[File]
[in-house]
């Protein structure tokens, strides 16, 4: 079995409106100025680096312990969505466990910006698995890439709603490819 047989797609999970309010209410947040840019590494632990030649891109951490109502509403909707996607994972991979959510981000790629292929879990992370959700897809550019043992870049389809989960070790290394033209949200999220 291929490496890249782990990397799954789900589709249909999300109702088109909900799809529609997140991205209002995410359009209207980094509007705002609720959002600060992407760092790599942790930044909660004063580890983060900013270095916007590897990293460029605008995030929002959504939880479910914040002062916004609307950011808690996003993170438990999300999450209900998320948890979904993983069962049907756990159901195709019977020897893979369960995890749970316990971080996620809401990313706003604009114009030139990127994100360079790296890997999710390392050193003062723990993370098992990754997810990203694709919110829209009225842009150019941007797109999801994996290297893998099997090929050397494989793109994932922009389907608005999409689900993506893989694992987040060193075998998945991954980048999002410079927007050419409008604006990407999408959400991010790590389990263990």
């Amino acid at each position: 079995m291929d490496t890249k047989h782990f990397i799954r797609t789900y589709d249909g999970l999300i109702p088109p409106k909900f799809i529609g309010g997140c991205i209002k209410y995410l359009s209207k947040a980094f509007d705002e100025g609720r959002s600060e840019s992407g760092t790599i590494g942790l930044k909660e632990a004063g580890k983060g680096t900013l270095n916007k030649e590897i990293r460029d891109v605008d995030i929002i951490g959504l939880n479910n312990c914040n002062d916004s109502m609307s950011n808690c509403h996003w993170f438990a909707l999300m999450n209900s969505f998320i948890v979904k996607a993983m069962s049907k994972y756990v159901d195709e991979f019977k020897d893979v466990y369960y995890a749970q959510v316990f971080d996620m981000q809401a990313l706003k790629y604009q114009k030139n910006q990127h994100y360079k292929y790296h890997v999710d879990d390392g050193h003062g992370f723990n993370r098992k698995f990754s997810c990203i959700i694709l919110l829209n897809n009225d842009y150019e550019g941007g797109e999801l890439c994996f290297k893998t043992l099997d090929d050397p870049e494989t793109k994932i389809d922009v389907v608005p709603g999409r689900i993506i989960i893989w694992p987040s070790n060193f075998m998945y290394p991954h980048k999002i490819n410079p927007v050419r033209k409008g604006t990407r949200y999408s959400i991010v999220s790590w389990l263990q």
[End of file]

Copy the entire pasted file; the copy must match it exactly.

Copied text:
[in-house]
């Protein structure tokens, strides 16, 4: 079995409106100025680096312990969505466990910006698995890439709603490819 047989797609999970309010209410947040840019590494632990030649891109951490109502509403909707996607994972991979959510981000790629292929879990992370959700897809550019043992870049389809989960070790290394033209949200999220 291929490496890249782990990397799954789900589709249909999300109702088109909900799809529609997140991205209002995410359009209207980094509007705002609720959002600060992407760092790599942790930044909660004063580890983060900013270095916007590897990293460029605008995030929002959504939880479910914040002062916004609307950011808690996003993170438990999300999450209900998320948890979904993983069962049907756990159901195709019977020897893979369960995890749970316990971080996620809401990313706003604009114009030139990127994100360079790296890997999710390392050193003062723990993370098992990754997810990203694709919110829209009225842009150019941007797109999801994996290297893998099997090929050397494989793109994932922009389907608005999409689900993506893989694992987040060193075998998945991954980048999002410079927007050419409008604006990407999408959400991010790590389990263990």
């Amino acid at each position: 079995m291929d490496t890249k047989h782990f990397i799954r797609t789900y589709d249909g999970l999300i109702p088109p409106k909900f799809i529609g309010g997140c991205i209002k209410y995410l359009s209207k947040a980094f509007d705002e100025g609720r959002s600060e840019s992407g760092t790599i590494g942790l930044k909660e632990a004063g580890k983060g680096t900013l270095n916007k030649e590897i990293r460029d891109v605008d995030i929002i951490g959504l939880n479910n312990c914040n002062d916004s109502m609307s950011n808690c509403h996003w993170f438990a909707l999300m999450n209900s969505f998320i948890v979904k996607a993983m069962s049907k994972y756990v159901d195709e991979f019977k020897d893979v466990y369960y995890a749970q959510v316990f971080d996620m981000q809401a990313l706003k790629y604009q114009k030139n910006q990127h994100y360079k292929y790296h890997v999710d879990d390392g050193h003062g992370f723990n993370r098992k698995f990754s997810c990203i959700i694709l919110l829209n897809n009225d842009y150019e550019g941007g797109e999801l890439c994996f290297k893998t043992l099997d090929d050397p870049e494989t793109k994932i389809d922009v389907v608005p709603g999409r689900i993506i989960i893989w694992p987040s070790n060193f075998m998945y290394p991954h980048k999002i490819n410079p927007v050419r033209k409008g604006t990407r949200y999408s959400i991010v999220s790590w389990l263990q």